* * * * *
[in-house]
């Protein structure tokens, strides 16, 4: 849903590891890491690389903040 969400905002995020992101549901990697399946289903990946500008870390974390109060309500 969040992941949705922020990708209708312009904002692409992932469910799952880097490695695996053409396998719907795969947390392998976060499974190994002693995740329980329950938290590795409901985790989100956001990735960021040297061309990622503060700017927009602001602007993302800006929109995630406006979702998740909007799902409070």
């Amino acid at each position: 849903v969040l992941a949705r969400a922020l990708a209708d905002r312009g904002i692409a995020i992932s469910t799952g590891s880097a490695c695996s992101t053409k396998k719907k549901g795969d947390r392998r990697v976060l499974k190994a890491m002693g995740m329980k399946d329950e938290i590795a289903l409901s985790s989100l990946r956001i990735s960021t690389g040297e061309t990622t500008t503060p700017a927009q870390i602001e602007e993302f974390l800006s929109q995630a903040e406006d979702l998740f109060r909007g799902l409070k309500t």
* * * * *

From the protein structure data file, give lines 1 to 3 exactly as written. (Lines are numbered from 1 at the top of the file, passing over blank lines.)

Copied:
[in-house]
């Protein structure tokens, strides 16, 4: 849903590891890491690389903040 969400905002995020992101549901990697399946289903990946500008870390974390109060309500 969040992941949705922020990708209708312009904002692409992932469910799952880097490695695996053409396998719907795969947390392998976060499974190994002693995740329980329950938290590795409901985790989100956001990735960021040297061309990622503060700017927009602001602007993302800006929109995630406006979702998740909007799902409070």
């Amino acid at each position: 849903v969040l992941a949705r969400a922020l990708a209708d905002r312009g904002i692409a995020i992932s469910t799952g590891s880097a490695c695996s992101t053409k396998k719907k549901g795969d947390r392998r990697v976060l499974k190994a890491m002693g995740m329980k399946d329950e938290i590795a289903l409901s985790s989100l990946r956001i990735s960021t690389g040297e061309t990622t500008t503060p700017a927009q870390i602001e602007e993302f974390l800006s929109q995630a903040e406006d979702l998740f109060r909007g799902l409070k309500t």